The theory is wrong, frogs will not stay in water to be slowly boiled to death.
Nonetheless, the boil them slowly idea lingers on in many forms. For example, Rep. Kevin Brady Floats 5-Year Phase-In of Border Adjustment Tax.
The top House Republican tax legislator floated a five-year phase-in to his controversial “border adjustment” idea on Tuesday in a bid to blunt mounting opposition to the concept.
The phase-in offered by Rep. Kevin Brady (R., Texas) is a response to critics who worry about the disruption that border adjustment could cause for companies, supply chains and consumers. It is a sign that Mr. Brady continues to press ahead with border adjustment and refine details of that plan rather than drop the proposal as some Republicans are urging.
“This reflects really the input we’ve gotten, the feedback we’ve gotten,” Mr. Brady, the chairman of the House Ways and Means Committee, said at the annual meeting of The Wall Street Journal’s CFO Network. “A very gradual five-year phase in really resolves the major challenges.”
Mr. Brady also said his plan would include targeted rules for the financial services, insurance, communications and digital-services industries.
“It’s hard to determine where…the border begins in the cloud,” he said.
Boiling Frog Theory Meets Border Adjustment Tax
Brady proposes taking the BAT and boiling it slowly over five years. Supposedly, this will give the frogs enough time to see they aren’t being boiled.
The frogs of the world (importers like WalMart, Macy’s, Best Buy, and retailers in general) are just as opposed to being slowly boiled to death as they are to an immediate immersion.
The vultures (the exporters and multinational corporations) are in favor of hot water. It’s not that they want to dine on frogs specifically, rather, they simply do not give a damn about dead frogs if there is a benefit to them, consequences to the consumer be damned.
What Brady, House Speaker Paul Ryan, and President Trump seek to fix is the US trade deficit with the rest of the world.
However, the idea that raising taxes on importers for the explicit benefit of exporter will raise $1 trillion dollars is lunacy. It will do no such thing.
- For starters, the idea is against WTO agreements. Trump may not care, but it is crazy to believe other nations will not retaliate.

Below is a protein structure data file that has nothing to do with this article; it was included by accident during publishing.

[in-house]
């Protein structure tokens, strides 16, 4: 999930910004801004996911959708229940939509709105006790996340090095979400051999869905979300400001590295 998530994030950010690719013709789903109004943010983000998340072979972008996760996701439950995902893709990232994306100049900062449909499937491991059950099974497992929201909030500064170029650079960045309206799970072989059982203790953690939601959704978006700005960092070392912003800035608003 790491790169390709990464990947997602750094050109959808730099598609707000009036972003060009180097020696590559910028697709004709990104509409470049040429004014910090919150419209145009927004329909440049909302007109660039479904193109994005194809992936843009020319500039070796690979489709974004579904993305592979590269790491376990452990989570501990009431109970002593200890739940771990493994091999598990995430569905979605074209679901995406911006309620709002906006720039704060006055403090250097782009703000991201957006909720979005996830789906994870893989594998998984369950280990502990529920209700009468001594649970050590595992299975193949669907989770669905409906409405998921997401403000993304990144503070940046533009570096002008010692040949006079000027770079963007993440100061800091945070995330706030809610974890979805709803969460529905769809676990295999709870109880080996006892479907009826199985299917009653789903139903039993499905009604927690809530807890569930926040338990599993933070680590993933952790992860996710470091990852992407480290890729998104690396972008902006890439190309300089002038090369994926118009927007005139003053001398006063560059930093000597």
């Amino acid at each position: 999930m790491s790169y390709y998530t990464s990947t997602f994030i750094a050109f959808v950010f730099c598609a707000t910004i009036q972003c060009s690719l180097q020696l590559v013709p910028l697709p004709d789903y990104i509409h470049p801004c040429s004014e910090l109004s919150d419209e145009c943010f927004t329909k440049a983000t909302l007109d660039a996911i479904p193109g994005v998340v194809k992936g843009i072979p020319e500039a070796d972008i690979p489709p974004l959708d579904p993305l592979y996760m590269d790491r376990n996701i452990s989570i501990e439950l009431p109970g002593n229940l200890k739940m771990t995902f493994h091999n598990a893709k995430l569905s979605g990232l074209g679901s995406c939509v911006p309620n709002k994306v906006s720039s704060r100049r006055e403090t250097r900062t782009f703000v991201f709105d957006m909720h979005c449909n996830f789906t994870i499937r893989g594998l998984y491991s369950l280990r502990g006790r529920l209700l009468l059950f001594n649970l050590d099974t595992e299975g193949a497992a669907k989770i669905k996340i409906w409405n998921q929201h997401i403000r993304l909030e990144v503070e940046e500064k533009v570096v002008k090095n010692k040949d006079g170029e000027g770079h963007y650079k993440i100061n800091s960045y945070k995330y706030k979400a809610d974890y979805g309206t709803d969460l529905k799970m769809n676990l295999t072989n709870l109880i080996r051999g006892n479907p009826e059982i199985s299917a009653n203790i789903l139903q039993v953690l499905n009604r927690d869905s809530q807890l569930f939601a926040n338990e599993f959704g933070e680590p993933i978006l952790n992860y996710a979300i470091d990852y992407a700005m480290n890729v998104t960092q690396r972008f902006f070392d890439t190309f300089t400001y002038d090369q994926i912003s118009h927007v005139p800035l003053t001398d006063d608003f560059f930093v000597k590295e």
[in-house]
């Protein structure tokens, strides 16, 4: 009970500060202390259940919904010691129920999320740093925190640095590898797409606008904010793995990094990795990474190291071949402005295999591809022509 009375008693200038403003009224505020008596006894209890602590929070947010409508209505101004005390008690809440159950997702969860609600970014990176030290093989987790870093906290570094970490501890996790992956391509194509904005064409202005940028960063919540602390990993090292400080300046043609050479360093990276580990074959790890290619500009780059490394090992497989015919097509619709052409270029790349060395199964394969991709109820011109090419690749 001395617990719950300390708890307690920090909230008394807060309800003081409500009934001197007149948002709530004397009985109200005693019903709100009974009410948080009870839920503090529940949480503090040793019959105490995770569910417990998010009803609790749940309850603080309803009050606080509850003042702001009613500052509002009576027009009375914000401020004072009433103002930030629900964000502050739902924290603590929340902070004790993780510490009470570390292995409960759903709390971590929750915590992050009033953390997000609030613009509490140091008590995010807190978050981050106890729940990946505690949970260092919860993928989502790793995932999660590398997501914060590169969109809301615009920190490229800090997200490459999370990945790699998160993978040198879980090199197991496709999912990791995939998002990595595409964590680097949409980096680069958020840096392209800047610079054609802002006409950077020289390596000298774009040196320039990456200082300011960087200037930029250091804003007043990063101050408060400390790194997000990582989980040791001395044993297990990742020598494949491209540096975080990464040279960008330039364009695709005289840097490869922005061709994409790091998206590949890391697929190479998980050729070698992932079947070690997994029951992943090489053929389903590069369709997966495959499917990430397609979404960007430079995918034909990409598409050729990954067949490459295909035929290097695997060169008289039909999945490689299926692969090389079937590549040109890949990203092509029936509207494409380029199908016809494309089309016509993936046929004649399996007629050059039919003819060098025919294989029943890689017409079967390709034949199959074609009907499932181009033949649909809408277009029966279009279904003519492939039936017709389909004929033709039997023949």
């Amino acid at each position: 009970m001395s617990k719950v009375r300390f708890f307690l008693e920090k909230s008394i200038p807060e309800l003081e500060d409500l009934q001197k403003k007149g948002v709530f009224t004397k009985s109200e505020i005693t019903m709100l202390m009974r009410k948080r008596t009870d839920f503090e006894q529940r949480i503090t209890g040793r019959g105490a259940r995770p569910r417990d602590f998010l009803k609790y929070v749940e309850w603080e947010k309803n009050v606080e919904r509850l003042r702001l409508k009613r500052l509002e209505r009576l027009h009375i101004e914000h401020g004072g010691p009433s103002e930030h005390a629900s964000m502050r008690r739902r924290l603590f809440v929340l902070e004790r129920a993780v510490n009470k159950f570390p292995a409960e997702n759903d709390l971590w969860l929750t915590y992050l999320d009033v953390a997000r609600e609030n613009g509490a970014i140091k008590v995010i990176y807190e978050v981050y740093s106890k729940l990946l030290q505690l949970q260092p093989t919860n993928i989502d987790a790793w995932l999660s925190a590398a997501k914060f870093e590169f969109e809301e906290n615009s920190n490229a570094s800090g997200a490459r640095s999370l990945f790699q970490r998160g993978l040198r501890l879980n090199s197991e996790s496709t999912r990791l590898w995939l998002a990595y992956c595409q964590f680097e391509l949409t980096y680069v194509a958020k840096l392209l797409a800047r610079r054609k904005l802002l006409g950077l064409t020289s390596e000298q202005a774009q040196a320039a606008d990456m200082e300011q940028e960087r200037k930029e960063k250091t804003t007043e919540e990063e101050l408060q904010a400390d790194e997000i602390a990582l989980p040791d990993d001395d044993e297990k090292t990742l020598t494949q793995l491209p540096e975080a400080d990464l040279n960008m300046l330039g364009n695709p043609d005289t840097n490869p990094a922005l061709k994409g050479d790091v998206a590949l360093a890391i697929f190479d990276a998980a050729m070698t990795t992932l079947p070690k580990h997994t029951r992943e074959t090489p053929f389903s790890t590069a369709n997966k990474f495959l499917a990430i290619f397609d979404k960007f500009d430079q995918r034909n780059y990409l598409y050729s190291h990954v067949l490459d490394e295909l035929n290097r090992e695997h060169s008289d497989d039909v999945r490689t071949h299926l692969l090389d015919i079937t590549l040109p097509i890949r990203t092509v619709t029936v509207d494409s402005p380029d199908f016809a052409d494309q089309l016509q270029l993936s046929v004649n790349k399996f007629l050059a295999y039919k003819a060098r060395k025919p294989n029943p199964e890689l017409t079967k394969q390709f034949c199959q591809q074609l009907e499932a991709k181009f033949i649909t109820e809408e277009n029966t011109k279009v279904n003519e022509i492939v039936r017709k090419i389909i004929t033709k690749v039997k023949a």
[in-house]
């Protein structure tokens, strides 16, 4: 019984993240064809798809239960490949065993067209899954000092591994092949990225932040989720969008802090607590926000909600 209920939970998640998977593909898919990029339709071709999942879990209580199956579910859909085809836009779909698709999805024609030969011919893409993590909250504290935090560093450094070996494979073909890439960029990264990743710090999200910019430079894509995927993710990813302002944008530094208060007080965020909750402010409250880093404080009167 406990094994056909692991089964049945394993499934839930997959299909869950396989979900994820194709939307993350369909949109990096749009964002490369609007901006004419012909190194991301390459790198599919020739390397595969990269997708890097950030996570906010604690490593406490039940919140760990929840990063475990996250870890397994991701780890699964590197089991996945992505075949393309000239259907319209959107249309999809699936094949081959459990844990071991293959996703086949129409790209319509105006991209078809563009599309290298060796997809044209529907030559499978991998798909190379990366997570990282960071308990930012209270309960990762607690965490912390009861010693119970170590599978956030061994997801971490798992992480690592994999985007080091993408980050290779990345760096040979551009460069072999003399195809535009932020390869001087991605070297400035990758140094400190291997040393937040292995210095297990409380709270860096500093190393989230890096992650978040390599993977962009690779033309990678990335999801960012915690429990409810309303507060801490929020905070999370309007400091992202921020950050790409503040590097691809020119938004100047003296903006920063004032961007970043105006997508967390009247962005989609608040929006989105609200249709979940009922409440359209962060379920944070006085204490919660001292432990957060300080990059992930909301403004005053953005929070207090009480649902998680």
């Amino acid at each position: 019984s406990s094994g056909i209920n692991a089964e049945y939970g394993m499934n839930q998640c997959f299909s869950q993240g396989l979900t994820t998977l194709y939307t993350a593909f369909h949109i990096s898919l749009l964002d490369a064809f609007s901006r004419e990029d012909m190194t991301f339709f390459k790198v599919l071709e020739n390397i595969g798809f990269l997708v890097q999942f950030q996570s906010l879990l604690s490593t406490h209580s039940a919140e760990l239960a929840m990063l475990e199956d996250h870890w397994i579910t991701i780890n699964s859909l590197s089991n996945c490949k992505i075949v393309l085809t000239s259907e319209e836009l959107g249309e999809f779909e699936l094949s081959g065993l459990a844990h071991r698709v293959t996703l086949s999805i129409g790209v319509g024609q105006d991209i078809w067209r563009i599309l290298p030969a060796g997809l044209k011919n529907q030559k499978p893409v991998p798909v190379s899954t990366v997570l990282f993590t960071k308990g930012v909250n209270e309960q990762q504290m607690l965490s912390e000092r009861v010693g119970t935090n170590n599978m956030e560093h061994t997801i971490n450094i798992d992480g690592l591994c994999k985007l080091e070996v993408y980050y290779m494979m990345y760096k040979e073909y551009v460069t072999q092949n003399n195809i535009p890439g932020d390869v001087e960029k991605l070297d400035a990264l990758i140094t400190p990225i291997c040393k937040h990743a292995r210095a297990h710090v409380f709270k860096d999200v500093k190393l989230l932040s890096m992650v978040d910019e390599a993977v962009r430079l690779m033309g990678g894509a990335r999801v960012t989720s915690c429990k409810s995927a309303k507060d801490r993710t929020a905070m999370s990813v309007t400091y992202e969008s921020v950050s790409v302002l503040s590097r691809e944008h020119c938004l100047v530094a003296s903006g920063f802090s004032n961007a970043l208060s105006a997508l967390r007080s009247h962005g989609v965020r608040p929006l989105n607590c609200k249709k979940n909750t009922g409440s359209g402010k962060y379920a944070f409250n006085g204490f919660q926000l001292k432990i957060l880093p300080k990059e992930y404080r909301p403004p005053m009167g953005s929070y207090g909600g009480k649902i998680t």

- Second, raising the price of imports will make already troubled retailers worse off. Store expansion will slow, if not reverse. Property values at malls will plunge.
- Third, consumers get ripped off. Forcing higher prices on consumers for the select benefit of Google, Oracle, Eli Lilly, etc, is just plain stupid.
- Fourth, Brady, by his own admission, has no idea what to do about financial services, insurance, communications and digital-services industries. As Brady accurately stated “It’s hard to determine where…the border begins in the cloud.” Why should we even try?
- Artificial distortions, no matter how slowly boiled, will not raise tax revenue, nor will piles of regulation fix trade imbalances.
Origin of the Trade Deficit Problem
The seeds of trade imbalances were sewn on August 15, 1971 when Nixon closed the gold window, eliminating the ability of foreign nations to demand gold for dollars at a fixed exchange rate.
Total Credit Market Debt Owed
Following Nixon’s closing the gold window, credit soared out of sight to the benefit of the banks, CEOs, the already wealthy, and the politically connected.
“Our Currency but Your Problem”
At that time, Nixon’s Treasury Secretary John Connally famously told a group of European finance ministers worried about the export of American inflation that the “dollaris our currency, but your problem.”
Balance of trade issues, soaring debt, declining real wages, and the demise of the US middle class are now our problem.
- Trump blames Mexico and China.
- Larry Summers blames “Secular Stagnation”.
- Ben Bernanke blames a “Savings Glut”.
Scapegoating Mexico and China helped get Trump elected. Scapegoating also allows the Fed, central banks, and governments to blame anything and everything but lack of a gold standard.
Fixing the Problem
Trade deficit issues cannot be fixed by BATs, by vultures, by interest rates, or by tariffs.
The way to fix the problem is to get rid of the Fed, have a free market in money (the market would select gold), and have free markets in general.
For discussion, please see Hugo Salinas Price and Michael Pettis on the Trade Imbalance Dilemma; Gold’s Honest Discipline Revisited
Savings Glut Stagnation Nonsense
The Fed, ECB, Larry Summers, Paul Krugman, Donald Trump, and economists in general, cannot figure out the problem.
Bernanke, proposes a “savings glut”, and Larry Summers proposes “secular stagnation”.
My challenge to the Secular Stagnation Theory of Summers has gone unanswered.
Mike “Mish” Shedlock